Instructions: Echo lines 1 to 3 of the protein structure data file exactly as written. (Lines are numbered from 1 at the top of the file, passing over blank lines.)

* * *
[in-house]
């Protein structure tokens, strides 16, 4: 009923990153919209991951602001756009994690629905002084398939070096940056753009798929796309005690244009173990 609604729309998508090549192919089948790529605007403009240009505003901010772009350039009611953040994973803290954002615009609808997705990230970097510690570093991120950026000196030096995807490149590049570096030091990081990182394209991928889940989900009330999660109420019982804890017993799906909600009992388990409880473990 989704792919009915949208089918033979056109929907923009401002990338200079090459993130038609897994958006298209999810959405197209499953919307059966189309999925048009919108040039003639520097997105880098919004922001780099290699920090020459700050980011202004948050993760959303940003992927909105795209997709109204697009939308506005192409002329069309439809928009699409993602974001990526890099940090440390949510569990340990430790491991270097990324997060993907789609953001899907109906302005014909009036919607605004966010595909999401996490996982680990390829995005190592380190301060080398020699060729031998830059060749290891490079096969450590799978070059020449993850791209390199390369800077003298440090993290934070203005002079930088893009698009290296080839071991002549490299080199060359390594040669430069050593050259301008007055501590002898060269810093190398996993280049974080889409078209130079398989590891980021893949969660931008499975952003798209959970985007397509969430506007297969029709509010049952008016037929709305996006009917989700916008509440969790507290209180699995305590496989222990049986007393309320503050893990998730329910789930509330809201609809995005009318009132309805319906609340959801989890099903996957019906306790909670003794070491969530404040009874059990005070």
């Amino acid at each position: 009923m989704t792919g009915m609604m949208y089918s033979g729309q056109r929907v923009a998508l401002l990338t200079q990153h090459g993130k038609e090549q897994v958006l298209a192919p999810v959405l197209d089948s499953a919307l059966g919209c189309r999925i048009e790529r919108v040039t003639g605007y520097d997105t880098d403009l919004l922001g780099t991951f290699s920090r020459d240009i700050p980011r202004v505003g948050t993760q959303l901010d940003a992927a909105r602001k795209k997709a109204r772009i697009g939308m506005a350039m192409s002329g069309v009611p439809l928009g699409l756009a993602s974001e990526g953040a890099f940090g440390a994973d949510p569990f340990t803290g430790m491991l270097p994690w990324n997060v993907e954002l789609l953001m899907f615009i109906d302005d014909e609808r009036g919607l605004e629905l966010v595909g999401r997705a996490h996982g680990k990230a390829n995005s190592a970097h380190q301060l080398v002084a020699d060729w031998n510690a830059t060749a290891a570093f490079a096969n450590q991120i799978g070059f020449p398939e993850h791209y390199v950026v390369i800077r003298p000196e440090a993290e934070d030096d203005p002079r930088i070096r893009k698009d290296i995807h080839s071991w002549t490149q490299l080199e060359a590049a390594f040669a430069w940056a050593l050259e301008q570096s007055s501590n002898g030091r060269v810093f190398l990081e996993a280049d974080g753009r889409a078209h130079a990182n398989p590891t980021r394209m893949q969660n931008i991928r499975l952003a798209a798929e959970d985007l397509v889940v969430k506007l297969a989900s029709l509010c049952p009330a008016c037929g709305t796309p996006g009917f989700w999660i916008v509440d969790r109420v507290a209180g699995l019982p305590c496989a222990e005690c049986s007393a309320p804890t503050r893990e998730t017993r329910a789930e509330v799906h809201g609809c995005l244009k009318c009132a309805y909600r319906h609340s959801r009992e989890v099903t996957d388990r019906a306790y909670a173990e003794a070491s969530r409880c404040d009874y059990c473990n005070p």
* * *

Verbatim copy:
[in-house]
């Protein structure tokens, strides 16, 4: 009923990153919209991951602001756009994690629905002084398939070096940056753009798929796309005690244009173990 609604729309998508090549192919089948790529605007403009240009505003901010772009350039009611953040994973803290954002615009609808997705990230970097510690570093991120950026000196030096995807490149590049570096030091990081990182394209991928889940989900009330999660109420019982804890017993799906909600009992388990409880473990 989704792919009915949208089918033979056109929907923009401002990338200079090459993130038609897994958006298209999810959405197209499953919307059966189309999925048009919108040039003639520097997105880098919004922001780099290699920090020459700050980011202004948050993760959303940003992927909105795209997709109204697009939308506005192409002329069309439809928009699409993602974001990526890099940090440390949510569990340990430790491991270097990324997060993907789609953001899907109906302005014909009036919607605004966010595909999401996490996982680990390829995005190592380190301060080398020699060729031998830059060749290891490079096969450590799978070059020449993850791209390199390369800077003298440090993290934070203005002079930088893009698009290296080839071991002549490299080199060359390594040669430069050593050259301008007055501590002898060269810093190398996993280049974080889409078209130079398989590891980021893949969660931008499975952003798209959970985007397509969430506007297969029709509010049952008016037929709305996006009917989700916008509440969790507290209180699995305590496989222990049986007393309320503050893990998730329910789930509330809201609809995005009318009132309805319906609340959801989890099903996957019906306790909670003794070491969530404040009874059990005070």
């Amino acid at each position: 009923m989704t792919g009915m609604m949208y089918s033979g729309q056109r929907v923009a998508l401002l990338t200079q990153h090459g993130k038609e090549q897994v958006l298209a192919p999810v959405l197209d089948s499953a919307l059966g919209c189309r999925i048009e790529r919108v040039t003639g605007y520097d997105t880098d403009l919004l922001g780099t991951f290699s920090r020459d240009i700050p980011r202004v505003g948050t993760q959303l901010d940003a992927a909105r602001k795209k997709a109204r772009i697009g939308m506005a350039m192409s002329g069309v009611p439809l928009g699409l756009a993602s974001e990526g953040a890099f940090g440390a994973d949510p569990f340990t803290g430790m491991l270097p994690w990324n997060v993907e954002l789609l953001m899907f615009i109906d302005d014909e609808r009036g919607l605004e629905l966010v595909g999401r997705a996490h996982g680990k990230a390829n995005s190592a970097h380190q301060l080398v002084a020699d060729w031998n510690a830059t060749a290891a570093f490079a096969n450590q991120i799978g070059f020449p398939e993850h791209y390199v950026v390369i800077r003298p000196e440090a993290e934070d030096d203005p002079r930088i070096r893009k698009d290296i995807h080839s071991w002549t490149q490299l080199e060359a590049a390594f040669a430069w940056a050593l050259e301008q570096s007055s501590n002898g030091r060269v810093f190398l990081e996993a280049d974080g753009r889409a078209h130079a990182n398989p590891t980021r394209m893949q969660n931008i991928r499975l952003a798209a798929e959970d985007l397509v889940v969430k506007l297969a989900s029709l509010c049952p009330a008016c037929g709305t796309p996006g009917f989700w999660i916008v509440d969790r109420v507290a209180g699995l019982p305590c496989a222990e005690c049986s007393a309320p804890t503050r893990e998730t017993r329910a789930e509330v799906h809201g609809c995005l244009k009318c009132a309805y909600r319906h609340s959801r009992e989890v099903t996957d388990r019906a306790y909670a173990e003794a070491s969530r409880c404040d009874y059990c473990n005070p």